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Article originally posted on www.insuranceneighbor.com(opens in new tab)
If you have family members you love, it is imperative that you protect them by putting a life insurance policy in place. A “ladder” strategy is a technique in which you purchase several term life insurance policies with a range of term periods rather than buying a single policy.
Calculating the Financial Needs of Your Loved Ones
The process starts with calculating your family’s projected financial needs in the years ahead. The theory behind the ladder strategy is that generally, a family’s financial health will improve over time as debts are paid off. The calculations involve determining when certain debts will be paid off and using this information to purchase several term life insurance policies with staggered term limits of 10, 20, and 30 years. Typically, the highest payout is at 10 years, reducing at 20 years, and the lowest at 30 years when many families are in a better financial condition with debts paid off and money in a pension and other investments. Purchasing several policies with different term limits has the advantage of being less expensive than purchasing a single, large 30-year term policy.
Another laddering strategy is to purchase both term life and whole life insurance, which does not expire if you keep up your payments. Splitting between term and whole life insurance can allow you to have some permanent life insurance in place, but at a lower cost than investing in one large whole life policy.
The Ladder Strategy: Pros & Cons
There are a number of considerations to take into account before setting up a ladder strategy for your life insurance policy.
Pros to Using the Ladder Strategy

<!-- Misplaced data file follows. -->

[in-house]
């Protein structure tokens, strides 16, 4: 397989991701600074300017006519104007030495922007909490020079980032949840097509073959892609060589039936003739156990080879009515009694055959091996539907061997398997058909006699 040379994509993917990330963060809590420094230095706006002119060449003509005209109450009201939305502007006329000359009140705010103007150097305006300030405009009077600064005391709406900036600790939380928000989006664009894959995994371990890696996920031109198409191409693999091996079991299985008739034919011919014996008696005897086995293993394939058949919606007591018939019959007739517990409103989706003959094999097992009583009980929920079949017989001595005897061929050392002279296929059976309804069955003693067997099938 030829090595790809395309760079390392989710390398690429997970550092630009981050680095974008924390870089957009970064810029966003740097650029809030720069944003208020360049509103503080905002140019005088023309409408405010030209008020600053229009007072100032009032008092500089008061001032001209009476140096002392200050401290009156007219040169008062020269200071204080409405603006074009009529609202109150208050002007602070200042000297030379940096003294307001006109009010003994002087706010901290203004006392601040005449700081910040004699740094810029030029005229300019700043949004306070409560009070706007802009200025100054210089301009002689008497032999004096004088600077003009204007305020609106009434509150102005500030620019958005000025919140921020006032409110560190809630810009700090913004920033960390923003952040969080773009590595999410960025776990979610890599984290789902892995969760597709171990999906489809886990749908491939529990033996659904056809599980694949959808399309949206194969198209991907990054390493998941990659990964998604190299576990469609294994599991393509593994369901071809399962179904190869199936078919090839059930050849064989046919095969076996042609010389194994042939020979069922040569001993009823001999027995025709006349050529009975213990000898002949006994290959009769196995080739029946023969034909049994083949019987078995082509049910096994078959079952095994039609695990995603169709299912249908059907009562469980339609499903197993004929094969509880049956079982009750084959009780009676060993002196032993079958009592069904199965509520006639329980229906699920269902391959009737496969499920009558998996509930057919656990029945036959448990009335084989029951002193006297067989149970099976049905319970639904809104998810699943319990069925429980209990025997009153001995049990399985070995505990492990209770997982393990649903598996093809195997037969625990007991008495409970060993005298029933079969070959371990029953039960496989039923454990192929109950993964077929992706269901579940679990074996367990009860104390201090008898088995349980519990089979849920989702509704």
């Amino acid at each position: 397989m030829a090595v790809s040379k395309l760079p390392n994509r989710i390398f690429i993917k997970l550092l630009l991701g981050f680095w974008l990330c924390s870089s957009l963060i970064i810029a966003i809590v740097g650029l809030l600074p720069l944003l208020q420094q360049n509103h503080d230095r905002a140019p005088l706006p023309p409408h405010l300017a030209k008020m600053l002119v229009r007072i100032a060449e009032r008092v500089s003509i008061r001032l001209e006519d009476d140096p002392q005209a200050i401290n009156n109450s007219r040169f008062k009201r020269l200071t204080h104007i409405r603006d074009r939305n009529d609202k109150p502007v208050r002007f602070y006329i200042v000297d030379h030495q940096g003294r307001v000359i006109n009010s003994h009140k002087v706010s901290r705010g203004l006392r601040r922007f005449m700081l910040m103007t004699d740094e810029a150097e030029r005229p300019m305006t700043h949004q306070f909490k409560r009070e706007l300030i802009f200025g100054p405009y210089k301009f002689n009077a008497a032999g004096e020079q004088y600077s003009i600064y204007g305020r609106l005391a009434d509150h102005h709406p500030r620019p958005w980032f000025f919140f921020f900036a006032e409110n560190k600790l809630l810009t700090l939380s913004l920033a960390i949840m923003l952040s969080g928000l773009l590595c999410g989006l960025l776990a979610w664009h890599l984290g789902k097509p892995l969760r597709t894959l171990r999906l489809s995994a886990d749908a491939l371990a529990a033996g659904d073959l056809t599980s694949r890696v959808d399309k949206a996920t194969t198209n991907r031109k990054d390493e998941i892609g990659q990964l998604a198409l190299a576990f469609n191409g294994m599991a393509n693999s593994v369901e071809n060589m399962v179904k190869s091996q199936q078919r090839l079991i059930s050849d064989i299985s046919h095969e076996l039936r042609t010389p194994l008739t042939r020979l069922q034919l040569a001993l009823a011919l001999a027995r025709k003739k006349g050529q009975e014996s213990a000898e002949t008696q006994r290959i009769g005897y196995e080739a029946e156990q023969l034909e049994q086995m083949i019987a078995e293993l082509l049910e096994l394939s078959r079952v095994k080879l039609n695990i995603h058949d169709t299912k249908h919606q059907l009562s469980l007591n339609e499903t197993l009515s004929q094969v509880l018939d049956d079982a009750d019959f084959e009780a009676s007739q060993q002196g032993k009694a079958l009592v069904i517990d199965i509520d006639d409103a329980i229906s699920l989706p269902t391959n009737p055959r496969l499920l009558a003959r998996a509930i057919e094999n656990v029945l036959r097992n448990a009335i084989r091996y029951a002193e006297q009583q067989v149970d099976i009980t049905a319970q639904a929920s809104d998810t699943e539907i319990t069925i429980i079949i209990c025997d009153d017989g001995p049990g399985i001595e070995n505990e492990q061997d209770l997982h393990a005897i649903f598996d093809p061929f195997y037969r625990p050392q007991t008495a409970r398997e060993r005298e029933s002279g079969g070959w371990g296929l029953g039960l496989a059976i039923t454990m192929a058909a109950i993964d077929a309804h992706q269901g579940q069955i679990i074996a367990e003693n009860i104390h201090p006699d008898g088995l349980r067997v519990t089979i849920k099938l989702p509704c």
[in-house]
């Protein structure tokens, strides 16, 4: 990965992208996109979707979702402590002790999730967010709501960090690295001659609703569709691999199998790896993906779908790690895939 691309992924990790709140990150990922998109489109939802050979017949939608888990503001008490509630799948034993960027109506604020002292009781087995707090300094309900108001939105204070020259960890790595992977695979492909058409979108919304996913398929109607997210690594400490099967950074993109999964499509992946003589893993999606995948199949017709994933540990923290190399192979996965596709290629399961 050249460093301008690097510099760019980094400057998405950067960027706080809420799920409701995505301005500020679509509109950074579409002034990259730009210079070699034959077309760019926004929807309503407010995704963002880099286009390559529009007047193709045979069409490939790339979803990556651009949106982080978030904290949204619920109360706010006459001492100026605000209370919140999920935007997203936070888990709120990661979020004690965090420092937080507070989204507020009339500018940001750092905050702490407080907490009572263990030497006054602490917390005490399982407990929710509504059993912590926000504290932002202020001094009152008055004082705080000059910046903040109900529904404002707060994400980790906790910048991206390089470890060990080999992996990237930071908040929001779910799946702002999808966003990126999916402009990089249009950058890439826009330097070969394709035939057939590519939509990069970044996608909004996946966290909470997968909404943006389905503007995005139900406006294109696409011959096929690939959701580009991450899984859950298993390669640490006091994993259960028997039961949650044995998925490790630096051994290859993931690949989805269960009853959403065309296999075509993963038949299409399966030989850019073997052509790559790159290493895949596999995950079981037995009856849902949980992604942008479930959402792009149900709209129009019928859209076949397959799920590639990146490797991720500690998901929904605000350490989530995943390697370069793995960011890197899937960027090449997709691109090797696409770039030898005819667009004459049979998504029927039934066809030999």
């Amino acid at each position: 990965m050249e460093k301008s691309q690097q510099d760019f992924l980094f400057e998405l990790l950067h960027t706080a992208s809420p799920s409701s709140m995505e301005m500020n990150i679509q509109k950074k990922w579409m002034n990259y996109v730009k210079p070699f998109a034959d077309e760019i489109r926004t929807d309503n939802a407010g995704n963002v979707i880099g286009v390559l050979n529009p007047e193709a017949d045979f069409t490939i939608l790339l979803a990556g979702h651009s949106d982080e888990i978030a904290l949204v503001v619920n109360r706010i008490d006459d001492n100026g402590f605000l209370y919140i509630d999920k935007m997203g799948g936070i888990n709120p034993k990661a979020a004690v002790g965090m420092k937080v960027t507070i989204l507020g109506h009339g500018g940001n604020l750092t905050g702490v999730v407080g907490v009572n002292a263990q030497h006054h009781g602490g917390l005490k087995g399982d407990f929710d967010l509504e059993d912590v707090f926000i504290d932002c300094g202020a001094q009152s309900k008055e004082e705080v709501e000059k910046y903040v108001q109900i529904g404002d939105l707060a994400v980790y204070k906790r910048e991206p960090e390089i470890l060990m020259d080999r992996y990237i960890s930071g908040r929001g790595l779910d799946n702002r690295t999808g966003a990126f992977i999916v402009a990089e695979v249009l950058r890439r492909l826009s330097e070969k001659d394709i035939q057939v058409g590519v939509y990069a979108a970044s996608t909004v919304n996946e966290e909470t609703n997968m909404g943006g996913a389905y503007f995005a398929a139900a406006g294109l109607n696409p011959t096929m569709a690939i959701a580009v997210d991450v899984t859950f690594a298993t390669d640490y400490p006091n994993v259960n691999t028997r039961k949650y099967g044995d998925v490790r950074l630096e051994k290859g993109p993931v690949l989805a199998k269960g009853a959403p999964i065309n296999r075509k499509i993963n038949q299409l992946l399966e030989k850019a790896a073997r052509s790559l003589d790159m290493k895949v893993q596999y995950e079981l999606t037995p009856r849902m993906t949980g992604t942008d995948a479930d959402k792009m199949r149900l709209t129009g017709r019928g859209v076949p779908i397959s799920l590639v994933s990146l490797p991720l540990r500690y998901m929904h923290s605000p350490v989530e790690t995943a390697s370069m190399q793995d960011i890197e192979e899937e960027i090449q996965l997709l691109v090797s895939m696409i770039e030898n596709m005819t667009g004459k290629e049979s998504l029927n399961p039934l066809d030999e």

The main benefit of a life insurance ladder strategy is that it saves you money over time. Term life insurance premiums often increase as you reach certain age milestones. With a range of term lengths, and if you stay generally healthy, you could enjoy significant savings.
With many providers, you have the option to adjust the amount of coverage, extend coverage, or convert to whole life. Get help from one of our local insurance agents for guidance buying the right policy with the best options to suit your family.
Cons to Using the Ladder Strategy
The downside of the ladder strategy is that many life insurance companies will not allow you to purchase multiple life insurance policies at one time, and it could require a little more work to put the policies in place. You will also have a series of premiums to manage, rather than a single monthly payment. Another downside is that no matter how much we may plan, a sudden death could occur early in life. The family left behind will need the total value of a more significant life insurance policy to make it comfortably through the years ahead.
The Best Life Insurance Strategy is Personalized
Planning your life insurance is not a cookie-cutter situation. Every family is unique and has varying needs. In some cases, both parents work and have life insurance through their employment, retirement accounts, inheritances, and other assets. Other families may have a single breadwinner, who may be an employee, work on a contract basis, or own a business.
How you structure your life insurance should be based on your situation, but one factor is always true: purchasing life insurance coverage when you are younger locks in lower rates, which can be an important advantage. This applies whether you use the ladder strategy or purchase a single policy. Whatever your needs, our insurance agent can help you find the best coverage at rates that fit your budget.Filed Under: Life Insurance | Tagged With: Term Life Insurance, Whole Life Insurance